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The answer, of course, is yes! By clamping down on corruption and other ethically questionable practices by politicians and bureaucrats, regular Americans could benefit by both reducing government spending and making it more effective in achieving its intended purposes.
How much could be saved? According to a recent study by Cheol Liu and John Mikesell, who measured the cost of corruption at the state government level, an average of $1,308 per person could be saved in just the 10 states with the highest level of corruption as determined by the number of convictions of public officials under federal corruption laws in the years from 1976 through 2008.
Fortune‘s Chris Matthews describes the researchers findings:
The researchers studied more than 25,000 convictions of public officials for violation of federal corruption laws between 1976 and 2008 as well as patterns in state spending to develop a corruption index that estimates the most and least corrupt states in the union. Based on this method, the the most corrupt states are:
8. South Dakota
That these places landed on the list isn’t exactly surprising. Illinois, which has gain notoriety for its high-profile corruption cases in recent years, is paired with states like Mississippi and Louisiana, which are some of the least economically developed in the country. The researchers also found that for 9 out of the 10 of the most corrupt states, overall state spending was higher than in less corrupt states (South Dakota was the only exception). Attacking corruption, the researchers argue, could be a good way to bring down state spending without hurting services that people need.
Researchers also found that spending in these states was different than their less corrupt counterparts. According to the report, “states with higher levels of corruption are likely to favor construction, salaries, borrowing, correction, and police protection at the expense of social sectors such as education, health and hospitals.”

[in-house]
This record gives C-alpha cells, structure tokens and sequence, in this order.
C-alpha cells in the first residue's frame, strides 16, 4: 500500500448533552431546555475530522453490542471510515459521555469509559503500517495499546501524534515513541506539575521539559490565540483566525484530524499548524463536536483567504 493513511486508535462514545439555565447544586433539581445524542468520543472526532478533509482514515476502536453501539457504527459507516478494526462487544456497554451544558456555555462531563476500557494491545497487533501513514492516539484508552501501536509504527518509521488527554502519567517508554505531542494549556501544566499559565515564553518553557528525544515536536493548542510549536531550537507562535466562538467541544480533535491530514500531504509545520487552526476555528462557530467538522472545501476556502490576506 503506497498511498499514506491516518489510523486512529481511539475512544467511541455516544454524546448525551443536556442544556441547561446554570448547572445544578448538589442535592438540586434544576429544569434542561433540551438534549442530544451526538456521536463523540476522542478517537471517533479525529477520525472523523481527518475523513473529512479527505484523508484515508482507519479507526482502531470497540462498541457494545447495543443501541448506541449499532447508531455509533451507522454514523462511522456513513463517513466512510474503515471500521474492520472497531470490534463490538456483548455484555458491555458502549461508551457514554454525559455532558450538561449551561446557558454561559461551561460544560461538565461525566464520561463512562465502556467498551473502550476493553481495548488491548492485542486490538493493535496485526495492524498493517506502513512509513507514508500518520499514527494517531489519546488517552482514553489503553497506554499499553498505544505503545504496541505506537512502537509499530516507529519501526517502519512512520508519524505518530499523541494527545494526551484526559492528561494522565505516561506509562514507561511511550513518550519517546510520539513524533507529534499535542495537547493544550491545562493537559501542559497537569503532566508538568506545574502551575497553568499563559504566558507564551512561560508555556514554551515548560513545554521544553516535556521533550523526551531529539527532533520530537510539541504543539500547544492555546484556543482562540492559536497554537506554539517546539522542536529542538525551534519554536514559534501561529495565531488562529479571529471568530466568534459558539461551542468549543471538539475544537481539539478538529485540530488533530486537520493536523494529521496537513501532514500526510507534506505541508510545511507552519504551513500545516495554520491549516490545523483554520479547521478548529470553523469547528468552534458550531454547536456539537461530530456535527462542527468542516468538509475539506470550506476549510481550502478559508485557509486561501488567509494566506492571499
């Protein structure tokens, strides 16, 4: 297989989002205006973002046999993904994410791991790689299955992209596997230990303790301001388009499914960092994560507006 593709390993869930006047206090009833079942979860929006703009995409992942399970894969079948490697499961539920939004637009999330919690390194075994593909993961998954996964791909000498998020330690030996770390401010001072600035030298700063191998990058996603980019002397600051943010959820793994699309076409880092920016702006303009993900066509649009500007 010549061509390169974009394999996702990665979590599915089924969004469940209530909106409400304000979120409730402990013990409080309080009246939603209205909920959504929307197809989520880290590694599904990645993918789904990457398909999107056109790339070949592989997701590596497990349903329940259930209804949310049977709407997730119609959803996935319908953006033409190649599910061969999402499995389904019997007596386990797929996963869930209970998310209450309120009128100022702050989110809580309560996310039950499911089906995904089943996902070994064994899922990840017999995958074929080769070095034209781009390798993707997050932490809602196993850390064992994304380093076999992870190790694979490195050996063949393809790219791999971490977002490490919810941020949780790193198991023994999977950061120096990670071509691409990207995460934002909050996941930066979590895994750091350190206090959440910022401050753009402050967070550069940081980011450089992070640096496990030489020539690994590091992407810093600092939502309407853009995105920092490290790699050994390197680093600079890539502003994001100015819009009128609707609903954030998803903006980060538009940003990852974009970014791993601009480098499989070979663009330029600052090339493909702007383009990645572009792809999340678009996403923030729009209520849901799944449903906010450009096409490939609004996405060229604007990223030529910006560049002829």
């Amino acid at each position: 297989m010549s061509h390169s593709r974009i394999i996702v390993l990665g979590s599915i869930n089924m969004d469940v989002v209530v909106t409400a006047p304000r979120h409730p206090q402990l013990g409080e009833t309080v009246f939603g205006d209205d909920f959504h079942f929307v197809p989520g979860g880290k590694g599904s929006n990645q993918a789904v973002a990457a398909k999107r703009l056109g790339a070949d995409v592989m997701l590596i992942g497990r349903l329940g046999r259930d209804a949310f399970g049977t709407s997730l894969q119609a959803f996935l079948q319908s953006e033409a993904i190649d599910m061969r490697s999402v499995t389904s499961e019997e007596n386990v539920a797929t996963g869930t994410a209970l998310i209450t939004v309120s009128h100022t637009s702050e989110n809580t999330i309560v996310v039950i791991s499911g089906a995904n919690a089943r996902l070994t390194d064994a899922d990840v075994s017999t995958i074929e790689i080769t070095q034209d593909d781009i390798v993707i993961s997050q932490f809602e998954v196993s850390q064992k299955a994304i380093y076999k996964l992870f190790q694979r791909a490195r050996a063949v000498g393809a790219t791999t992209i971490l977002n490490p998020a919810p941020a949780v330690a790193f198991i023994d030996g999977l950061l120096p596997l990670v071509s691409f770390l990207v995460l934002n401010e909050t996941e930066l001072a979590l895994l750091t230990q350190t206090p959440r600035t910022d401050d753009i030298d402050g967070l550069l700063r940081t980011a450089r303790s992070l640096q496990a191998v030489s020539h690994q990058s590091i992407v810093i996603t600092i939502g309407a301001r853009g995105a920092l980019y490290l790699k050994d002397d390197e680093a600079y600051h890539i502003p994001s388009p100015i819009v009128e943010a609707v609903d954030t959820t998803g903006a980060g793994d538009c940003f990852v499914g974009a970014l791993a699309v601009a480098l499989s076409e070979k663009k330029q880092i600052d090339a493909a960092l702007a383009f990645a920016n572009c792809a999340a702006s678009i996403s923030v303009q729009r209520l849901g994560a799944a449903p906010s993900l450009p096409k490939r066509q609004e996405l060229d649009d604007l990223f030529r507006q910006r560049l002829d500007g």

The same principles apply to the federal government, but on a much larger scale, given its much larger level of spending, and that’s been particularly true since the nation’s spending exploded in the years since 2008, beginning with President Obama’s economic stimulus bill in 2009, which unleashed a torrent of corruption at the federal level, hurting regular Americans far more than it helped them:
WASHINGTON — The largest government infusion of cash into the U.S. economy in generations – the 2009 stimulus – was riddled with a massive labor scheme that harmed workers and cheated unsuspecting American taxpayers.
At the time, government regulators watched as money slipped out the door and into the hands of companies that rob state and federal treasuries of billions of dollars each year on stimulus projects and other construction jobs across the country, a yearlong McClatchy investigation found.
A review of public records in 28 states uncovered widespread cheating by construction companies that listed workers as contractors instead of employees in order to beat competitors and cut costs. The federal government, while cracking down on the practice in private industry, let it happen in stimulus projects in the rush to pump money into the economy at a time of crisis.
The stimulus set the stage for the institutionalization of corruption throughout the federal government, which continues to this day as a corrupted federal government continues to establish crony capitalism as President Obama’s primary economic program.
Clamping down on this unrestricted corruption by effectively enforcing federal laws against the unethical and unlawful conduct of politicians and bureaucrats would go a long way toward restoring trust to government while making the government that Americans are paying for both better and cheaper. And a good place to begin would be with the Department of Justice, which could get started by changing sides to join regular Americans in the fight against corruption in government.
U.S. State Department